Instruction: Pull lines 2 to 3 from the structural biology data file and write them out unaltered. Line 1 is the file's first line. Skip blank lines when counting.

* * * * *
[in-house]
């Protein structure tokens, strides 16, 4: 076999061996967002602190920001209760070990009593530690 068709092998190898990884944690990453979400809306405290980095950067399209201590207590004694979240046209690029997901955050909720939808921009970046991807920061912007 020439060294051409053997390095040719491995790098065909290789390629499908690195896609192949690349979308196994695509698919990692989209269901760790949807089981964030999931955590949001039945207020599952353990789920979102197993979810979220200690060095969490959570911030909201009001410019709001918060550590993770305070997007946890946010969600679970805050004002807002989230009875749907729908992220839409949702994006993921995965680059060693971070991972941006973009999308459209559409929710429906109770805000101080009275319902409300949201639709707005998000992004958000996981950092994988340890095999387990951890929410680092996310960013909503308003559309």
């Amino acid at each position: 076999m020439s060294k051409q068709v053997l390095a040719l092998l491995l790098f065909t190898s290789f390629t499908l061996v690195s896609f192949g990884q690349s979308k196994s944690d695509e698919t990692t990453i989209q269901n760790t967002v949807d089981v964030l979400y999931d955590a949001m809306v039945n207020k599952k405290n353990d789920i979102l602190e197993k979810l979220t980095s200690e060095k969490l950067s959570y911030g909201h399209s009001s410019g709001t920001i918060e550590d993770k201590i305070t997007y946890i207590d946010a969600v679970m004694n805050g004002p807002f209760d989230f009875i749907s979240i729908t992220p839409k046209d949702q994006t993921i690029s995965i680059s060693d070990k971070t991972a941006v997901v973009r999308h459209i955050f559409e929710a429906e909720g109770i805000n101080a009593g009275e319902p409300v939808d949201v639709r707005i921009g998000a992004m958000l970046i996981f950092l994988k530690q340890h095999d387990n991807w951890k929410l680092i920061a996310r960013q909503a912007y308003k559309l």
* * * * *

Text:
């Protein structure tokens, strides 16, 4: 076999061996967002602190920001209760070990009593530690 068709092998190898990884944690990453979400809306405290980095950067399209201590207590004694979240046209690029997901955050909720939808921009970046991807920061912007 020439060294051409053997390095040719491995790098065909290789390629499908690195896609192949690349979308196994695509698919990692989209269901760790949807089981964030999931955590949001039945207020599952353990789920979102197993979810979220200690060095969490959570911030909201009001410019709001918060550590993770305070997007946890946010969600679970805050004002807002989230009875749907729908992220839409949702994006993921995965680059060693971070991972941006973009999308459209559409929710429906109770805000101080009275319902409300949201639709707005998000992004958000996981950092994988340890095999387990951890929410680092996310960013909503308003559309």
């Amino acid at each position: 076999m020439s060294k051409q068709v053997l390095a040719l092998l491995l790098f065909t190898s290789f390629t499908l061996v690195s896609f192949g990884q690349s979308k196994s944690d695509e698919t990692t990453i989209q269901n760790t967002v949807d089981v964030l979400y999931d955590a949001m809306v039945n207020k599952k405290n353990d789920i979102l602190e197993k979810l979220t980095s200690e060095k969490l950067s959570y911030g909201h399209s009001s410019g709001t920001i918060e550590d993770k201590i305070t997007y946890i207590d946010a969600v679970m004694n805050g004002p807002f209760d989230f009875i749907s979240i729908t992220p839409k046209d949702q994006t993921i690029s995965i680059s060693d070990k971070t991972a941006v997901v973009r999308h459209i955050f559409e929710a429906e909720g109770i805000n101080a009593g009275e319902p409300v939808d949201v639709r707005i921009g998000a992004m958000l970046i996981f950092l994988k530690q340890h095999d387990n991807w951890k929410l680092i920061a996310r960013q909503a912007y308003k559309l």